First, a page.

The Dilbert Strip that wasn’t

Back in the 1990s, our local paper took a poll about whether to add the witheringly funny Dilbert or the far more predictable Pickles to their lineup of daily comics. I voted for Dilbert, but Pickles won in a landslide. I think they did eventually pick up Dilbert, but it didn’t matter because Dilbert was soon online anyway.

Creator Scott Adams has also written a few books. My stepson gave me The Way of the Weasel for Xmas many years ago, and it was also laugh-out-loud funny. Adams also posts a blog, with a disclaimer to the effect that he’s trying to stimulate discussion. Oftentimes though, it appears that Adams is letting the pointy-haired boss actually write the blog entries, and some of those are also very funny, though probably not in the way that Adams expects. In Fairness Test, he poses a question:

A retired businessman is worth one billion dollars. Thanks to his expensive lifestyle and hobbies, his money supports a number of people, such as his chauffeur, personal assistant, etc. Please answer these two questions:

1. How many jobs does a typical retired billionaire (with one billion in assets) support just to service his lifestyle? Give me your best guess.

2. How many jobs should a retired billionaire (with one billion in assets) create for you to feel he has done enough for society such that his taxes should not go up? Is ten jobs enough? Twenty?

… I heard an estimate of how many families a particular billionaire supports … If you figure an average family is 2.5 people, one billionaire is supporting 250 humans. … When I hear that one person is supporting 250 non-relatives, plus a number of relatives too, it feels as if that billionaire is doing more than his “fair” share.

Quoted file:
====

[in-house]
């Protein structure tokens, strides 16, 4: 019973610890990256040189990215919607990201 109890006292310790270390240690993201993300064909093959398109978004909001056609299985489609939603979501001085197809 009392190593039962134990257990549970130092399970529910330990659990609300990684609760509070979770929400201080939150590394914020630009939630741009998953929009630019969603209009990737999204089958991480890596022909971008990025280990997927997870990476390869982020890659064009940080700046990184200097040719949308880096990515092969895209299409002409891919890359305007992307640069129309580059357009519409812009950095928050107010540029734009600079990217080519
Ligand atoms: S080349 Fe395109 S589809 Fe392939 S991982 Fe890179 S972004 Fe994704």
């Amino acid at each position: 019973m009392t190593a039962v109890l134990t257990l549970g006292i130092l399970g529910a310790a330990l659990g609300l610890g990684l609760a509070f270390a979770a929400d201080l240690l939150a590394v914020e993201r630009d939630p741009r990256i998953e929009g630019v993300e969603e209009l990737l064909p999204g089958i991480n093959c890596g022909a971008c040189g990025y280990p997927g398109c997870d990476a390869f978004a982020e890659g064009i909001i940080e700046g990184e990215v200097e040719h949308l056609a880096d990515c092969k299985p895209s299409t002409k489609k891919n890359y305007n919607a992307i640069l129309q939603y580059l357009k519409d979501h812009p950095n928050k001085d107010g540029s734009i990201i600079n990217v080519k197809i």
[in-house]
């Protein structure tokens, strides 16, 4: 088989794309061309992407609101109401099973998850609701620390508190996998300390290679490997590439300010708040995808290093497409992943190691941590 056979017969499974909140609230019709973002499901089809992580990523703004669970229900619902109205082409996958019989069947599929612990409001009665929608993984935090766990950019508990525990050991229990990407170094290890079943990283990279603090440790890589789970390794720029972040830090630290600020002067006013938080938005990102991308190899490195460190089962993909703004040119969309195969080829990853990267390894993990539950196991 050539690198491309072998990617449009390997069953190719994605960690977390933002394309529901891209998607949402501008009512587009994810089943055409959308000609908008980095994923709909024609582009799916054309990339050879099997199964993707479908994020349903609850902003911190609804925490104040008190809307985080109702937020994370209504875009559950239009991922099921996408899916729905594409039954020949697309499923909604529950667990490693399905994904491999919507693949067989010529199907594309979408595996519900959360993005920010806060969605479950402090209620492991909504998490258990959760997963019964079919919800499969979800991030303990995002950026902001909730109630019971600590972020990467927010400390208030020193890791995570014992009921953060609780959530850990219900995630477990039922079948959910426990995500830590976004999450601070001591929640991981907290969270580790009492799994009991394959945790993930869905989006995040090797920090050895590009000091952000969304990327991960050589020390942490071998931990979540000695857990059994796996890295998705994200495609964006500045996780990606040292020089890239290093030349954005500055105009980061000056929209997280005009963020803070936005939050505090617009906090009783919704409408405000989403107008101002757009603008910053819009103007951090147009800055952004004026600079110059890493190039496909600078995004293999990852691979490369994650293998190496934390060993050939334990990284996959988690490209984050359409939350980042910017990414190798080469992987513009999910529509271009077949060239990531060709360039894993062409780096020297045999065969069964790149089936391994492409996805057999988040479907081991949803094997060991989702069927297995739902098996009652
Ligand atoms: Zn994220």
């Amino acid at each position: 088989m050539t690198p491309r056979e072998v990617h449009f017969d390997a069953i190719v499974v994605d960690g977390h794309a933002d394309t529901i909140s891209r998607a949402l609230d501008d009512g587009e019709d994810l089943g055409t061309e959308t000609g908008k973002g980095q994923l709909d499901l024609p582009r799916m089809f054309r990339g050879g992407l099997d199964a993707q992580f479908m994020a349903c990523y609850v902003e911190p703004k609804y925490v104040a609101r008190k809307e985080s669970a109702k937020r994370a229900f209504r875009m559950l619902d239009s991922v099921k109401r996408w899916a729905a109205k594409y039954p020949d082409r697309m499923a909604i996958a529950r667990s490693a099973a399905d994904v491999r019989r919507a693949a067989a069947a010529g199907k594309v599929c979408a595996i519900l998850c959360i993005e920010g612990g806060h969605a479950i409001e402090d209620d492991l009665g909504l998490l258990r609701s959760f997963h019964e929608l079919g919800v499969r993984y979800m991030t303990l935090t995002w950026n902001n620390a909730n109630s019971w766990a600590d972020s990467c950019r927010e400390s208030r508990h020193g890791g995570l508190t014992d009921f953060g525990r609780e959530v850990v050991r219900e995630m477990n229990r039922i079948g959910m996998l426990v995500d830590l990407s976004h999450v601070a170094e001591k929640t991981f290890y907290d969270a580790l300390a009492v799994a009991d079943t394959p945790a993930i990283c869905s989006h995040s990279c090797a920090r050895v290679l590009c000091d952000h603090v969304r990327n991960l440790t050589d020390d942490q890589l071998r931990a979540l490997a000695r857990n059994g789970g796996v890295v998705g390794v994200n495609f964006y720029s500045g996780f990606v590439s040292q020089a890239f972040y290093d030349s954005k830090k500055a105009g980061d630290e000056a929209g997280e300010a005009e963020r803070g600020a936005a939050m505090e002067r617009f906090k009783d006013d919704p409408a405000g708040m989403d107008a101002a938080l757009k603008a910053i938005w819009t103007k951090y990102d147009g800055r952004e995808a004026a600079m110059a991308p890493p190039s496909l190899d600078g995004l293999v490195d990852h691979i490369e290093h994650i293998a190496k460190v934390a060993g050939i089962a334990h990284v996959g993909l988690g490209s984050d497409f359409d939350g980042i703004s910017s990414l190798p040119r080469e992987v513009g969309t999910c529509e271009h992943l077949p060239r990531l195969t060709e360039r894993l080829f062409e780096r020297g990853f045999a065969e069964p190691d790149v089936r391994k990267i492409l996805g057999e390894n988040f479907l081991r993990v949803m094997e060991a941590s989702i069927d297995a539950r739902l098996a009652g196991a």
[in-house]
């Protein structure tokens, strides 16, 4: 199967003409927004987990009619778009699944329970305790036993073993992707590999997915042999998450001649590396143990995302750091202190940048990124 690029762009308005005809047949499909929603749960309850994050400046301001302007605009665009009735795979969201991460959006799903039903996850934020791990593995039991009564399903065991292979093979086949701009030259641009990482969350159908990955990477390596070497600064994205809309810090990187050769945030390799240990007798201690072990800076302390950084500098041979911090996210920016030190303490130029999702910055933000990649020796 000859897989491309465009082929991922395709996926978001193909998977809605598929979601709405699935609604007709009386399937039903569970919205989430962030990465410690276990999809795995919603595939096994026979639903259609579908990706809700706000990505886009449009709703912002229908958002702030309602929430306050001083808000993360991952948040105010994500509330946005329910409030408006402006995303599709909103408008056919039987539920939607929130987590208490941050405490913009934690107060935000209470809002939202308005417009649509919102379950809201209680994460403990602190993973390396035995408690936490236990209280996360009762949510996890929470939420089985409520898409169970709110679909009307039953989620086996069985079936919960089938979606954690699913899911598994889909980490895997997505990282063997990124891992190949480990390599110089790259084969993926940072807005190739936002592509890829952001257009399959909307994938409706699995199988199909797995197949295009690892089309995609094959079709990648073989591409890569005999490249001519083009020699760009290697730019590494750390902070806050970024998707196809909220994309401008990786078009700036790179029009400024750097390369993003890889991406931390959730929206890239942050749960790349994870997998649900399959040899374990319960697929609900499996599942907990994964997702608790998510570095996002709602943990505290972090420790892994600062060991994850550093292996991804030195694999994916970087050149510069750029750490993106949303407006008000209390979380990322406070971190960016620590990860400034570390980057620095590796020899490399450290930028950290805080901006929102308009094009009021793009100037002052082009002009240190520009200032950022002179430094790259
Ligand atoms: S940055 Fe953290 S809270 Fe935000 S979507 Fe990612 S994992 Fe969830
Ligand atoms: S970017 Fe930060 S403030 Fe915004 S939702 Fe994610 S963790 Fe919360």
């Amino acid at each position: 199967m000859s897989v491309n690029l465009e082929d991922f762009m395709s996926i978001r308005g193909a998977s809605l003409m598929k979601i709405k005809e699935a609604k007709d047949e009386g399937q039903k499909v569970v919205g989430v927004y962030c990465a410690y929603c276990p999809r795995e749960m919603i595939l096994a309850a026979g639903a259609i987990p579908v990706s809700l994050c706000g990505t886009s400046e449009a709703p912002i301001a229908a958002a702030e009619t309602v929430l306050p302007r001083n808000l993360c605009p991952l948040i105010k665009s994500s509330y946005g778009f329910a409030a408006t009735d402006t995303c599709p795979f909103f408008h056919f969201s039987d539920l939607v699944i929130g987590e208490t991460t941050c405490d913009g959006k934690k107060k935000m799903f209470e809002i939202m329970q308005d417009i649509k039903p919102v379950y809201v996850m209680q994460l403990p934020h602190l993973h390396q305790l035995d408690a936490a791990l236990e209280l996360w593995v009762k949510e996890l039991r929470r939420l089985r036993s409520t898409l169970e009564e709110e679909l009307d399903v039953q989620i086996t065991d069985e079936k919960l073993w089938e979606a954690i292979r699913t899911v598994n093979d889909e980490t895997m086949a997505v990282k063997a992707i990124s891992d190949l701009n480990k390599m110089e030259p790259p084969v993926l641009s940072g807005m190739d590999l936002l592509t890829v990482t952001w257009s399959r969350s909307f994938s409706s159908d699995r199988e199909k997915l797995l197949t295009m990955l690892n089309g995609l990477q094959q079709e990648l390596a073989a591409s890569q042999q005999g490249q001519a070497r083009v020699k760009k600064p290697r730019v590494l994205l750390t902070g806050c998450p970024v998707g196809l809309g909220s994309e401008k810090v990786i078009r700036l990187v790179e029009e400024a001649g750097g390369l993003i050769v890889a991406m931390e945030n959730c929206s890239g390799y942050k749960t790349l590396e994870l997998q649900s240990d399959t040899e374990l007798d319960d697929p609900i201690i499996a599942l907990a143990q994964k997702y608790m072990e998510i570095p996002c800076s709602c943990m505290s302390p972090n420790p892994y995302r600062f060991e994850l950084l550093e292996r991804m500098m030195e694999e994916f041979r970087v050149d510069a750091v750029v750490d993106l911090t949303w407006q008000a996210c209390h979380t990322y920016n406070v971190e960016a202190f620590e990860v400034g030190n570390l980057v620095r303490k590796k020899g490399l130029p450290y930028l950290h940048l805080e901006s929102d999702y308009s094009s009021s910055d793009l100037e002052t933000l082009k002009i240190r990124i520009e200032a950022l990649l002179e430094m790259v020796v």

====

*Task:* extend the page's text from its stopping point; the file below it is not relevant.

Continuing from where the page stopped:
I imagined a Dilbert strip where the pointy-haired boss is reading this same question, from a company memo, at the conference table. Alice sighs, Wally makes that O with his lips, but Dilbert immediately whips out his smartphone and starts tapping away. “I think I see a problem. At 250 persons each, we will need 1,259,688 retired billionaires to support the 314,922,031 people currently living in the US. We currently have less than five hundred billionaires so I volunteer for one of the open positions.”

Asok throws up his hand, “Oh, I volunteer, too!” but Alice glares at him, so he adds, “As a lowly intern, I would be happy being a half-billionaire.”

Dilbert is still punching numbers and adds, “One billion dollars divided by 250 persons equals $4,000,000 each.”

Wally says, “With that much cash behind him, why can’t my billionaire keep me up with the cost of living?”

Dilbert continues, “Collectively, 1.3 million retired billionaires will be worth 1,300 trillion dollars. Right now, gross GDP in the US is only 15 trillion dollars. Gross World Product is only 70 trillion dollars — so there isn’t nearly enough money in the world to pay enough billionaires to support the rest of us and still live like billionaires.”

Asok frowns, “We’re doomed.”


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One response to “The Dilbert Strip that wasn’t”

  1. Donal says :

    Reblogged this on Once Upon a Paradigm and commented:

    Do I have to draw a picture?


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